Mail Enable Document Libraries for WSS 2.0

One great feature for WSS 3.0 is the e-mail enabled libraries. It can really get you using SharePoint beyond just a normal web site. But did you know that you can have e-mail-enabled document libraries using WSS 2.0? Yup, you sure can. It actually isn’t anything new for the recent version.

Here is the information on TechNet: Configuring E-Mail-Enabled Document Libraries (Windows SharePoint Services 2.0)

Solutions Using the Microsoft Office System

I recently ran across a little gem on the TechNet website: “Solutions Using the Microsoft Office System: Learn how to use the Microsoft Office system to solve your business scenarios
This page includes over 40 large Visio diagrams detailing the Microsoft Office system, over 30 of which specifically reference SharePoint as a central topic.

The topics include InfoPath and Forms integration, scenarios using SharePoint (such as a Call Center, Intranet Portal, Internet News Site, etc.), Records Management, Business Intelligence, and detailed SharePoint Server topics including:

  • Application Security
  • Backup and Restore
  • Topologies
  • Baseline Site Hierarchies
  • Customization
  • Database Administration
  • Enterprise Content Management
  • Extranet Topologies
  • Inter-Farm Shared Services
  • Search Administration
  • Shared Services

The information presented can give you a really good understanding of the functions of SharePoint Server. I am currently diving into the Backup and Restore diagram. I just wish I had a poster printer for them!

Upgrade WSS 2.0 to WSS 3.0 or SharePoint 2003 to MOSS

It would be great if we all had a detailed guide to show us the upgrade steps specific for us. A step-by-step guide is a little more complicated than you might think. Without knowing your environment, any plan anyone will give you will be at least a little generic.

However, Microsoft has done a pretty good job at providing the steps. You will need to make your decision on how you will upgrade your environment. Your choices are gradual upgrade, in-place upgrade, and database migration. Basic concept: if you have a highly-customized environment, you will have a more complicated, but not impossible, upgrade path.

Instead of rewriting what has already been said, I suggest following Joel Oleson’s advice in his post labeled Best of… Upgrade and Deployment Guides for WSS v3 and Microsoft Office SharePoint Server 2007.

If you follow the steps listed on Microsoft’s TechNet site, you will probably have a successful upgrade. But, you have to read it all!
I suggest start at the beginning: Upgrading to Office SharePoint Server 2007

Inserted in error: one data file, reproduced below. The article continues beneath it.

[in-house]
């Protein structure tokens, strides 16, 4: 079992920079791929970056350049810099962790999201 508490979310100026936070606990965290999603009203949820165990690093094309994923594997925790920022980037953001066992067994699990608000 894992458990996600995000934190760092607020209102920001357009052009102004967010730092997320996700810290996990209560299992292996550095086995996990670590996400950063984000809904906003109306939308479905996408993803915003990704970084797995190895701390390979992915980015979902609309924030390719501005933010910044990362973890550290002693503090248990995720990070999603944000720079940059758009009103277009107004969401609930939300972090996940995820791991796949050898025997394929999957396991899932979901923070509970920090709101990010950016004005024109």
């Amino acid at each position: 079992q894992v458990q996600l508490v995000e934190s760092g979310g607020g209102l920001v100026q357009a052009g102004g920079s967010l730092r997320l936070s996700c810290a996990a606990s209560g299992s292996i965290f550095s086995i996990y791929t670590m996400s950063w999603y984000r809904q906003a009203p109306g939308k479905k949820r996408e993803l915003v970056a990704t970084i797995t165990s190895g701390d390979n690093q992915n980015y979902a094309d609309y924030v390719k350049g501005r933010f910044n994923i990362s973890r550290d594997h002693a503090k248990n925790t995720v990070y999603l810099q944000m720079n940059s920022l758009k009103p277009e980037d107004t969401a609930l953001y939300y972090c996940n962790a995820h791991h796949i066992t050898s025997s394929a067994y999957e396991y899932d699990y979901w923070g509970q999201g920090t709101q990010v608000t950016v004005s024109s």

Here are the links to the sections below the link above.

If you want to do this correctly, you will need to read the content and make an informed decision on your path to upgrade. I have done upgrades and it can be a pain. But once it is done, you will love your new environment!

Response to a SharePointU post here: http://www.sharepointu.com/forums/p/2800/8019.aspx#8019

SharePoint Backup and Restore Plan

There are several items that need to be part of your SharePoint backup/restore plan.

  • SharePoint Application Files
  • Custom Applications (such as webparts, add-on “features”, etc.)
  • IIS Info
  • Databases

If you are performing a complete, exhaustive backup of each SharePoint server, then the first two should be fine (some custom apps will need dlls, etc. on the file system), as well as some of the IIS Info (web.config for each SharePoint application, for example).

The remainder of the IIS Info can be captured via a IIS Metabase backup. Remember, changing some items within SharePoint’s Central Administration will change the IIS configuration and so this backup needs to be done on a regular basis.

If you are following best practices for backup the databases, then you should have this one covered as well.

I personally have a script that on a scheduled basis performs an stsadm backup of all my site data. I keep a “rolling” week’s worth of those backups on my server and it gets backed up using file-system backup software. Also, the backup/restore functionality provided within SharePoint’s Central Administration is a wonderful too, however it can’t be scheduled. During my latest (notice I didn’t say my only) crash, I used these backups to restore my environment.

I suggest picking up a good book that has some more detailed advice concerning the topic of backup/restore. A good book I have purchased and am looking at right now is entitled “Real World SharePoint 2007: Indispensable Experiences From 16 MOSS and WSS MVPs” by wrox press. In Chapter 3, Todd Klindt gives some good insight on backup and recovery.

Also, make sure you give a good read to the Technet article: Choose backup and recovery tools (Office SharePoint Server)

In response to SharePointU post here: http://www.sharepointu.com/forums/p/2994/8014.aspx#8014